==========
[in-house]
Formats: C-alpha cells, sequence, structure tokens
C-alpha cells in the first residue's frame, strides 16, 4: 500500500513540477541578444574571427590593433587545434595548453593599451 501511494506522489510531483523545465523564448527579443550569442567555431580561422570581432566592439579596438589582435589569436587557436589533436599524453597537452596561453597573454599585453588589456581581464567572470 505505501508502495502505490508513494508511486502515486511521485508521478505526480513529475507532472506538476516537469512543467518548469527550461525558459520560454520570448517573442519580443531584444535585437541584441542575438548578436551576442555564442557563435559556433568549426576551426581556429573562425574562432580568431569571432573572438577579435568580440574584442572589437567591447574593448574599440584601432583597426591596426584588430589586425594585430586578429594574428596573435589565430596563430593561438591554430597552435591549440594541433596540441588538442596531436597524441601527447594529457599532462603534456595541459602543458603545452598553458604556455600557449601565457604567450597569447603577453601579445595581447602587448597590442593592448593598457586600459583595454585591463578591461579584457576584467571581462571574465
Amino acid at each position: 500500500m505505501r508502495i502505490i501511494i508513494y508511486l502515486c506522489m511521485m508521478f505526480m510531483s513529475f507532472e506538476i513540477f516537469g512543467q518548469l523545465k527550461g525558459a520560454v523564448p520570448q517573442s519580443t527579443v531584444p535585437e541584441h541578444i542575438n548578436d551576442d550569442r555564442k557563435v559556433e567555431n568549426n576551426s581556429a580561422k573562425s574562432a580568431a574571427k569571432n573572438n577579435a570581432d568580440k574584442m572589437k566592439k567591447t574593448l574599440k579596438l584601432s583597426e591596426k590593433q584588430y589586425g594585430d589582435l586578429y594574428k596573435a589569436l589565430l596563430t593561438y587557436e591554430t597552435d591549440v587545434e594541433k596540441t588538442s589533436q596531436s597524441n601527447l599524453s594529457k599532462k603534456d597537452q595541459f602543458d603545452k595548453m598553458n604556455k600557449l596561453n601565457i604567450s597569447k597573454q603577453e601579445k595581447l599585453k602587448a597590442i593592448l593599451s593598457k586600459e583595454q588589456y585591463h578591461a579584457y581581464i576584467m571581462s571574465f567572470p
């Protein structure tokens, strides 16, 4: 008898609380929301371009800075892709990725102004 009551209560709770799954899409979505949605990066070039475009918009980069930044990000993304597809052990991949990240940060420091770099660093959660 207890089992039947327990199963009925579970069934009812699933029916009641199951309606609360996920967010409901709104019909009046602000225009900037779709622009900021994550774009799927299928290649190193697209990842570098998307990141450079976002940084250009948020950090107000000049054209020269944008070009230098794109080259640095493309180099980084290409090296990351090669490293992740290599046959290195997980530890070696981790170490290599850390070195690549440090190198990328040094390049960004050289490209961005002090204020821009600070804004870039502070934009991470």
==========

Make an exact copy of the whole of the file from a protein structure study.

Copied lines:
[in-house]
Formats: C-alpha cells, sequence, structure tokens
C-alpha cells in the first residue's frame, strides 16, 4: 500500500513540477541578444574571427590593433587545434595548453593599451 501511494506522489510531483523545465523564448527579443550569442567555431580561422570581432566592439579596438589582435589569436587557436589533436599524453597537452596561453597573454599585453588589456581581464567572470 505505501508502495502505490508513494508511486502515486511521485508521478505526480513529475507532472506538476516537469512543467518548469527550461525558459520560454520570448517573442519580443531584444535585437541584441542575438548578436551576442555564442557563435559556433568549426576551426581556429573562425574562432580568431569571432573572438577579435568580440574584442572589437567591447574593448574599440584601432583597426591596426584588430589586425594585430586578429594574428596573435589565430596563430593561438591554430597552435591549440594541433596540441588538442596531436597524441601527447594529457599532462603534456595541459602543458603545452598553458604556455600557449601565457604567450597569447603577453601579445595581447602587448597590442593592448593598457586600459583595454585591463578591461579584457576584467571581462571574465
Amino acid at each position: 500500500m505505501r508502495i502505490i501511494i508513494y508511486l502515486c506522489m511521485m508521478f505526480m510531483s513529475f507532472e506538476i513540477f516537469g512543467q518548469l523545465k527550461g525558459a520560454v523564448p520570448q517573442s519580443t527579443v531584444p535585437e541584441h541578444i542575438n548578436d551576442d550569442r555564442k557563435v559556433e567555431n568549426n576551426s581556429a580561422k573562425s574562432a580568431a574571427k569571432n573572438n577579435a570581432d568580440k574584442m572589437k566592439k567591447t574593448l574599440k579596438l584601432s583597426e591596426k590593433q584588430y589586425g594585430d589582435l586578429y594574428k596573435a589569436l589565430l596563430t593561438y587557436e591554430t597552435d591549440v587545434e594541433k596540441t588538442s589533436q596531436s597524441n601527447l599524453s594529457k599532462k603534456d597537452q595541459f602543458d603545452k595548453m598553458n604556455k600557449l596561453n601565457i604567450s597569447k597573454q603577453e601579445k595581447l599585453k602587448a597590442i593592448l593599451s593598457k586600459e583595454q588589456y585591463h578591461a579584457y581581464i576584467m571581462s571574465f567572470p
């Protein structure tokens, strides 16, 4: 008898609380929301371009800075892709990725102004 009551209560709770799954899409979505949605990066070039475009918009980069930044990000993304597809052990991949990240940060420091770099660093959660 207890089992039947327990199963009925579970069934009812699933029916009641199951309606609360996920967010409901709104019909009046602000225009900037779709622009900021994550774009799927299928290649190193697209990842570098998307990141450079976002940084250009948020950090107000000049054209020269944008070009230098794109080259640095493309180099980084290409090296990351090669490293992740290599046959290195997980530890070696981790170490290599850390070195690549440090190198990328040094390049960004050289490209961005002090204020821009600070804004870039502070934009991470």